Ostrowski: Contreras both elite and a bargain for Chicago Cubs
Is Willson Contreras already elite?
A little more than 13 months ago, Cubs manager Joe Maddon asked his catcher to pinch hit in a Sunday night game against the Pittsburgh Pirates.
A moment later, Wrigley Field was going wild as Contreras became just the 30th player in baseball's modern era to hit a home run on the first pitch of his first AB.
In Contreras' first full season, he's on pace for 25 homers, 29 doubles and 89 RBI. He has carried the Cubs offensively in July with a .338 average, .407 on-base percentage, 7 home runs, 18 RBI and a 1.069 on-base plus slugging.
Spring-training concerns over working with a veteran pitching staff seem like a distant memory. There hasn't been any chatter about Jon Lester missing David Ross.
Lester, Jake Arrieta and John Lackey always have had issues holding runners on. Since 2013, these three are in baseball's bottom five in stolen bases allowed. Lester has let runners take a base 112 times in that span.
For obvious reasons, Contreras has allowed 47 stolen bases on 67 attempts, both major-league highs. However, he's second in baseball with 20 caught stealing and 5 pickoffs.
Perhaps the most impressive Contreras statistic is one that takes everything into account and compares him to other catchers. He has a 2.4 FanGraphs WAR, which puts him behind only 2012 MVP Buster Posey of the San Francisco Giants and J.T. Realmuto of the Miami Marlins.
Third-best catcher in the game? Sounds elite to me. Contreras is the only Cub to be top five in fWAR at his position.
Contreras' 2.4 fWAR trails only two teammates, 2016 MVP Kris Bryant and Anthony Rizzo. His contract is shaping up to be the second-most valuable on the team behind Bryant. And Contreras is under control through 2022, one year longer than Bryant.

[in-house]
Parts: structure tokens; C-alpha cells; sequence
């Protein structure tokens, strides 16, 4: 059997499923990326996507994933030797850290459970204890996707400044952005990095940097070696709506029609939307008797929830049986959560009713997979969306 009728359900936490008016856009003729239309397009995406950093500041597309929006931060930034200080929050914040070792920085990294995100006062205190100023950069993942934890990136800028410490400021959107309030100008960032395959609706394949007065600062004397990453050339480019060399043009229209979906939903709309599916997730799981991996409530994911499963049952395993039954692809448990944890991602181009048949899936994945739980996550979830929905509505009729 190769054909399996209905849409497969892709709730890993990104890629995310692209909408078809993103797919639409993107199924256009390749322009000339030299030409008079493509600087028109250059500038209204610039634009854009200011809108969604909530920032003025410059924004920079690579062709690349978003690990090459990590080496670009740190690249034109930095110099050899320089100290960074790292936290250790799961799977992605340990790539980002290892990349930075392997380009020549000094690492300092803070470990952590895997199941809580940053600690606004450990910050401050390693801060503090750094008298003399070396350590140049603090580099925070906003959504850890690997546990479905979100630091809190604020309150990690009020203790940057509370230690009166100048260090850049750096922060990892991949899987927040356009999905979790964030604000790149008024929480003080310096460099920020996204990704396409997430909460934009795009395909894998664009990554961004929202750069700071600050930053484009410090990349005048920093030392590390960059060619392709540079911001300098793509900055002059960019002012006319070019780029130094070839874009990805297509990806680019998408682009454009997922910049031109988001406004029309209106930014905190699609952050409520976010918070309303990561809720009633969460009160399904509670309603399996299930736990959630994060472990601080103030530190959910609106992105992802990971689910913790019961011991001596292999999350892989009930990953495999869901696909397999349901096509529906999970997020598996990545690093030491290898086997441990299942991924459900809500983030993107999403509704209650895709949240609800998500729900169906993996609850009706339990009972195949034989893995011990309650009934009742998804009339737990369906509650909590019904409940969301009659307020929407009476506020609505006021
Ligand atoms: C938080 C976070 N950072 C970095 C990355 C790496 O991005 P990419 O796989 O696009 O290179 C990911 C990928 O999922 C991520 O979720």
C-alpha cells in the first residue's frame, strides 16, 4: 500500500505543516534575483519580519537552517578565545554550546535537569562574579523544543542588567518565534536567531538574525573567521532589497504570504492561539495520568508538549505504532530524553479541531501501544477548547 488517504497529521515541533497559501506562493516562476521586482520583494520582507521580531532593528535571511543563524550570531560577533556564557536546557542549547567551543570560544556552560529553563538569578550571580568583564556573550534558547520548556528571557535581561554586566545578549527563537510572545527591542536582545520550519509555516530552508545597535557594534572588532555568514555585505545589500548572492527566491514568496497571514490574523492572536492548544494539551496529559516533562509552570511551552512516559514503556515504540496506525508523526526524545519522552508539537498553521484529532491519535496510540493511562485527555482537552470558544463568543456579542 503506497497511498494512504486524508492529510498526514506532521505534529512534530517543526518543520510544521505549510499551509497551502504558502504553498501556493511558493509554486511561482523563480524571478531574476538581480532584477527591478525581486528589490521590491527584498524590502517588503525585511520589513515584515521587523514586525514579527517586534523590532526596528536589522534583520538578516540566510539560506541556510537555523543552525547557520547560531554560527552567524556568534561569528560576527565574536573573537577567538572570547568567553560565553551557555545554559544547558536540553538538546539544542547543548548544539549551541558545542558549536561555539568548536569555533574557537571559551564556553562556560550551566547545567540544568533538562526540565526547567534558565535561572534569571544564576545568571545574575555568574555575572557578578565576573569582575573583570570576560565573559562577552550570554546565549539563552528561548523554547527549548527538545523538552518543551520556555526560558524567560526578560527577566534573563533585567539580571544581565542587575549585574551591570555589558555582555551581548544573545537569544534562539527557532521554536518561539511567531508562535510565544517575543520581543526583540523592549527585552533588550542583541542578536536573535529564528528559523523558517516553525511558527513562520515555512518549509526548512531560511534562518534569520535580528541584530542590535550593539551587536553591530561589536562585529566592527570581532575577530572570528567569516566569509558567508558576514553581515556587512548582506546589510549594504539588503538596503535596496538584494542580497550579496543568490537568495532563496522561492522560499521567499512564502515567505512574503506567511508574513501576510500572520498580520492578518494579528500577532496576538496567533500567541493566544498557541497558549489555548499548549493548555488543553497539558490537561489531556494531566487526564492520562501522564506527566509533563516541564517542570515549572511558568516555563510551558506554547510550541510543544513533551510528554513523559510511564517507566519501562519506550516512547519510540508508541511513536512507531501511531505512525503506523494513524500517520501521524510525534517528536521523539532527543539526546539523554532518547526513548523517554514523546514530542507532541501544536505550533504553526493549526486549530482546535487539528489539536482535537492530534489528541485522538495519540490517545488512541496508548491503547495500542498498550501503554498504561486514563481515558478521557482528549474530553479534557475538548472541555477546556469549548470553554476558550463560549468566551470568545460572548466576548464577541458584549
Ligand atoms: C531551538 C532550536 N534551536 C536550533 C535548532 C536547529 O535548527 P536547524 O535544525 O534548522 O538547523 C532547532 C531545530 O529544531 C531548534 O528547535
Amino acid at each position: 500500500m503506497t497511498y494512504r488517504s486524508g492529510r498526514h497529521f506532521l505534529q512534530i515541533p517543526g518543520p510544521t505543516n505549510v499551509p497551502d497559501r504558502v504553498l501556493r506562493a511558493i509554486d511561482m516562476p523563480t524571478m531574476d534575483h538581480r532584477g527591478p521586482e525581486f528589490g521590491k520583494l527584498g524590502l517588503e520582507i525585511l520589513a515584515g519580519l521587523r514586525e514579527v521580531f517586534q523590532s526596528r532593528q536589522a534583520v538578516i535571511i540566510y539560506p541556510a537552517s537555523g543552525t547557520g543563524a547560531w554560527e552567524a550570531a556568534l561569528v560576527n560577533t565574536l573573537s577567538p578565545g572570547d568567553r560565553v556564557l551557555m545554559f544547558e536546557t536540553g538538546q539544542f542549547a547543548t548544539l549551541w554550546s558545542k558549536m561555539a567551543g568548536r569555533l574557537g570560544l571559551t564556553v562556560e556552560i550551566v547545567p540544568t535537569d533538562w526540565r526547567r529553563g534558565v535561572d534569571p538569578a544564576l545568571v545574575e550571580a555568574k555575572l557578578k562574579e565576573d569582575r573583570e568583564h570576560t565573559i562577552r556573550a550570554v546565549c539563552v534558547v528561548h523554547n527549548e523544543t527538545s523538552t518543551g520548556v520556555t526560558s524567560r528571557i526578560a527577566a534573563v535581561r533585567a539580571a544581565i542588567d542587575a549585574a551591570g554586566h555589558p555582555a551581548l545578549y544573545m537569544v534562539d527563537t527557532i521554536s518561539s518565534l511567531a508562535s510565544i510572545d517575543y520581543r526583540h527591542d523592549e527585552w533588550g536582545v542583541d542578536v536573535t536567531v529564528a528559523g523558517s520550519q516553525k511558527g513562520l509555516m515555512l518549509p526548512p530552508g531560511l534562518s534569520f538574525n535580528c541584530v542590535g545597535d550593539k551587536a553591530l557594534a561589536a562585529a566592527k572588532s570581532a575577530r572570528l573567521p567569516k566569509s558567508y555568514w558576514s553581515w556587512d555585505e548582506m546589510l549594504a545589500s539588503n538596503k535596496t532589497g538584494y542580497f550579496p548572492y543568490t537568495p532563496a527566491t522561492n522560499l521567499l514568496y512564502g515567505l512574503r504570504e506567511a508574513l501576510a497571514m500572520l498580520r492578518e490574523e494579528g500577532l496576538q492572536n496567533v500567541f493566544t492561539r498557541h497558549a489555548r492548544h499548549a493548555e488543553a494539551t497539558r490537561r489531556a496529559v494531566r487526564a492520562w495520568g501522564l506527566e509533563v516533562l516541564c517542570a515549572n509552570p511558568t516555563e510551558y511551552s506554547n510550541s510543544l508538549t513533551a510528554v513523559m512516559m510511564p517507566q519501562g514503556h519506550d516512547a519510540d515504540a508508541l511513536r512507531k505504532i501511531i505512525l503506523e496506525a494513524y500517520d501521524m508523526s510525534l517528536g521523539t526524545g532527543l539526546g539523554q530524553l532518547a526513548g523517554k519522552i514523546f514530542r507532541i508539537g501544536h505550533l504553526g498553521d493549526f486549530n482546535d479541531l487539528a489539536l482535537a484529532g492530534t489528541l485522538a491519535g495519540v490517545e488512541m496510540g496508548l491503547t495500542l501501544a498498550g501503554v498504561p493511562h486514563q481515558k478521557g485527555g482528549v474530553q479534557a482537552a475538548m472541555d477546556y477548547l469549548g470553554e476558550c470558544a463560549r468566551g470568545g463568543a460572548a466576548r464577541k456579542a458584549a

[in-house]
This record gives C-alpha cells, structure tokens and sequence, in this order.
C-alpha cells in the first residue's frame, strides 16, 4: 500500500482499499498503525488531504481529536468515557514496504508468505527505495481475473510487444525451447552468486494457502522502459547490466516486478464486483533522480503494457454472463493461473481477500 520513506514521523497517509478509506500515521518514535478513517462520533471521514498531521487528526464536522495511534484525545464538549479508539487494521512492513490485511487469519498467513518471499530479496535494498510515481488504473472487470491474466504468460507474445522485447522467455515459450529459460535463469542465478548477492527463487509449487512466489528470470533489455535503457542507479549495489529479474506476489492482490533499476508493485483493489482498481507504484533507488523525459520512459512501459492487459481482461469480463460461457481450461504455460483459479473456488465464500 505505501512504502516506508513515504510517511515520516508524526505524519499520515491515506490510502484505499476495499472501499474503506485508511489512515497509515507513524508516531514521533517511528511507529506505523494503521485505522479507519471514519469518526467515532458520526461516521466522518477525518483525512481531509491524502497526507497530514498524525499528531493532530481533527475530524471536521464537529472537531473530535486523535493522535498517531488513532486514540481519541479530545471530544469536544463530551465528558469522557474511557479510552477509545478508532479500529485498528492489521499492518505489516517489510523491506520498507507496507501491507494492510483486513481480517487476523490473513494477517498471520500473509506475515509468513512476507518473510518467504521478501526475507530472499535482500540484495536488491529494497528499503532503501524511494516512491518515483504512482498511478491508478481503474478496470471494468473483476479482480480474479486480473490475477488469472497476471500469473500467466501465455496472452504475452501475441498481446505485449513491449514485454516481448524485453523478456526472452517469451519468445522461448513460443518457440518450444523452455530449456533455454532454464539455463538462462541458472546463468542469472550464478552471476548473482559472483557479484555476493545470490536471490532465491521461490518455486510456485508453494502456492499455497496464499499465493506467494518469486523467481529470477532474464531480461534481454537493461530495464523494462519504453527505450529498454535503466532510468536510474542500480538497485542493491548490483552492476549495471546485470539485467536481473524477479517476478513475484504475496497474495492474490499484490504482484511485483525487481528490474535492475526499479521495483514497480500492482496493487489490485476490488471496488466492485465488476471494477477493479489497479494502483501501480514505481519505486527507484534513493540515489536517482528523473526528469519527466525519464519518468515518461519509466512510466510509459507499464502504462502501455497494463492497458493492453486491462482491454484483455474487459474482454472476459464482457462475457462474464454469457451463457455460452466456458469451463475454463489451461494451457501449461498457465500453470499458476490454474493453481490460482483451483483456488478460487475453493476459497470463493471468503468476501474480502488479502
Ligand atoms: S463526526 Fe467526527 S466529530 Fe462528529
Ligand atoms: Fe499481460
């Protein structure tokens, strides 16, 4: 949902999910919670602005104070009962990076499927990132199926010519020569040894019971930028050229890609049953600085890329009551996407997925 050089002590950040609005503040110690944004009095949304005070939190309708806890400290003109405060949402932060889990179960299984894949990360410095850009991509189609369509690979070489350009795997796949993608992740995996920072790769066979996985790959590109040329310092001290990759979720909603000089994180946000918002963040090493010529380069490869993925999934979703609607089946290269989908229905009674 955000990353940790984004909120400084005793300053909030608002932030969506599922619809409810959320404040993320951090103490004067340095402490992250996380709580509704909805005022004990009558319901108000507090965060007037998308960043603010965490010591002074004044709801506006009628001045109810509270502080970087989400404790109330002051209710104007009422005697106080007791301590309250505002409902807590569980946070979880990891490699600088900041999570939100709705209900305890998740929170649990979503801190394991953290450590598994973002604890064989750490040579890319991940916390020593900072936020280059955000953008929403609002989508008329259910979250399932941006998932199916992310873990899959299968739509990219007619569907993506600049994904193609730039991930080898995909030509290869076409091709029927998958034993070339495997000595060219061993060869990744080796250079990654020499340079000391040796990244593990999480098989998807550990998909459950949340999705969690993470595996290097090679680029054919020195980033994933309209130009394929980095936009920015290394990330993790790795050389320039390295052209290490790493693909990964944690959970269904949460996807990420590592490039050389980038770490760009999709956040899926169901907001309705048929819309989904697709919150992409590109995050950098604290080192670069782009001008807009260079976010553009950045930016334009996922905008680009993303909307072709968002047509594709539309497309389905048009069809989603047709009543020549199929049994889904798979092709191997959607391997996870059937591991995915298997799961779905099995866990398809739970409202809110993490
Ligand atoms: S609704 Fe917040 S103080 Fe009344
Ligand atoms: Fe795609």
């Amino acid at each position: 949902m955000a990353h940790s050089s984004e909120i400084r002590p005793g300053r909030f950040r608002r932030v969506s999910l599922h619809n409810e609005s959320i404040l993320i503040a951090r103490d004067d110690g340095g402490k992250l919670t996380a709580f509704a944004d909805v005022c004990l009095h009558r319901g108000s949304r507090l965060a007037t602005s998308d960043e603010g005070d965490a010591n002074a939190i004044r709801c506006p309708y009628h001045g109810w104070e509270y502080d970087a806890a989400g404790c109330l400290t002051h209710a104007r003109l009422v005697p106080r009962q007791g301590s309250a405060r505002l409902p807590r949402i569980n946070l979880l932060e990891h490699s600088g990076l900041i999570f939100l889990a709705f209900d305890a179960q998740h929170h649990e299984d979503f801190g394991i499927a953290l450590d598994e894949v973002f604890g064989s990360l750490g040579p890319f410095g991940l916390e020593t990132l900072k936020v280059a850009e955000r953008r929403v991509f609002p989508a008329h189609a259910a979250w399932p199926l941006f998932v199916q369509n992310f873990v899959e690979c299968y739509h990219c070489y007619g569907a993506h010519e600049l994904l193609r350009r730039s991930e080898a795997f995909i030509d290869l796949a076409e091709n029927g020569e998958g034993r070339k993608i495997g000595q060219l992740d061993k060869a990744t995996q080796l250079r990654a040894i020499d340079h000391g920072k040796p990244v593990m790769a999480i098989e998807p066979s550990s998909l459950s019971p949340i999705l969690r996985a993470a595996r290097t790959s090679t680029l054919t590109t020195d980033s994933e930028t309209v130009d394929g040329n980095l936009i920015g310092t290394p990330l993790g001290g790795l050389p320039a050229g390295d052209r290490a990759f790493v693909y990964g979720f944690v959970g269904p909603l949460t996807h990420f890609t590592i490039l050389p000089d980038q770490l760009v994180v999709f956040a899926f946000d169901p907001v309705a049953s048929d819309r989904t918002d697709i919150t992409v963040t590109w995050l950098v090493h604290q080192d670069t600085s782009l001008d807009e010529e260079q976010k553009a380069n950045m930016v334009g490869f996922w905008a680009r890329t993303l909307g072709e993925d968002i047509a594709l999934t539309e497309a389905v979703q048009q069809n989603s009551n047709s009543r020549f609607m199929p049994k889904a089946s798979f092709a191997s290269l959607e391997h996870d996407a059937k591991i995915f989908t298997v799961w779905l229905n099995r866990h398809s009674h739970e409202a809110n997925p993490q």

It's highway robbery that Contreras is making only $544,500 this season, just 7.6 percent of Miguel Montero's $14 million dollars. There are 54 catchers with a higher salary than Contreras this season.
The front office has openly discussed the need to add a veteran backup catcher to give Contreras some rest down the stretch. The Cubs' everyday backstop has played 92 games, second most among all catchers.
The nonwaiver trade deadline is Monday at 3 p.m. Keep an eye on experienced catchers with expiring contracts such as Miami's A.J. Ellis, the New York Mets' Rene Rivera, Detroit's Alex Avila and Texas' Jonathan Lucroy.
Contreras played in every NLCS and World Series game as a rookie. Not bad for a guy who was figuring things out in the minor leagues, playing every position except shortstop and center field.
Now the Cubs will have at least six more shots at another championship with Contreras behind the plate. The scary thought for the rest of the league is he's only partially developed.
• Joe Ostrowski is a co-host of the "Hit & Run" baseball show from 9 a.m. to noon Sundays on WSCR 670-AM The Score with Barry Rozner. Follow him on Twitter@JoeO670.